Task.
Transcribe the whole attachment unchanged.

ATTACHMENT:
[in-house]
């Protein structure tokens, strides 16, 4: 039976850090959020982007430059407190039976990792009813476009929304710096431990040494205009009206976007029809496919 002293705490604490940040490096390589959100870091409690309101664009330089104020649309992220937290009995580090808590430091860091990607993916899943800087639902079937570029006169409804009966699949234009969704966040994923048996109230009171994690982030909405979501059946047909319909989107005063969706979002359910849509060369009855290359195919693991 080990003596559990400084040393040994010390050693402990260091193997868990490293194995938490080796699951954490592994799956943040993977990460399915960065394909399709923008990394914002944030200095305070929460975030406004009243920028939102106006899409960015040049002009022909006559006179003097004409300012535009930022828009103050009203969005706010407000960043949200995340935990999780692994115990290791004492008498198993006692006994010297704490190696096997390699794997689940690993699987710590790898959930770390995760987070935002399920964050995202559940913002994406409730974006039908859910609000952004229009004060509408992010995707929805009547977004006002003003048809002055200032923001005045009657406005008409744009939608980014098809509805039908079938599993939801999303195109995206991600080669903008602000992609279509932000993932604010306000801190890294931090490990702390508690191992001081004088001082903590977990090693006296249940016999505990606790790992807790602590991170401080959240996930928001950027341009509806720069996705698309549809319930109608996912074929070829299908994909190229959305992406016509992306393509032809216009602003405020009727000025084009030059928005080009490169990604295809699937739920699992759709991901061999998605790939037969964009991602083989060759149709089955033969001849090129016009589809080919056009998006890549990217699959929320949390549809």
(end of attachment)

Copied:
[in-house]
């Protein structure tokens, strides 16, 4: 039976850090959020982007430059407190039976990792009813476009929304710096431990040494205009009206976007029809496919 002293705490604490940040490096390589959100870091409690309101664009330089104020649309992220937290009995580090808590430091860091990607993916899943800087639902079937570029006169409804009966699949234009969704966040994923048996109230009171994690982030909405979501059946047909319909989107005063969706979002359910849509060369009855290359195919693991 080990003596559990400084040393040994010390050693402990260091193997868990490293194995938490080796699951954490592994799956943040993977990460399915960065394909399709923008990394914002944030200095305070929460975030406004009243920028939102106006899409960015040049002009022909006559006179003097004409300012535009930022828009103050009203969005706010407000960043949200995340935990999780692994115990290791004492008498198993006692006994010297704490190696096997390699794997689940690993699987710590790898959930770390995760987070935002399920964050995202559940913002994406409730974006039908859910609000952004229009004060509408992010995707929805009547977004006002003003048809002055200032923001005045009657406005008409744009939608980014098809509805039908079938599993939801999303195109995206991600080669903008602000992609279509932000993932604010306000801190890294931090490990702390508690191992001081004088001082903590977990090693006296249940016999505990606790790992807790602590991170401080959240996930928001950027341009509806720069996705698309549809319930109608996912074929070829299908994909190229959305992406016509992306393509032809216009602003405020009727000025084009030059928005080009490169990604295809699937739920699992759709991901061999998605790939037969964009991602083989060759149709089955033969001849090129016009589809080919056009998006890549990217699959929320949390549809």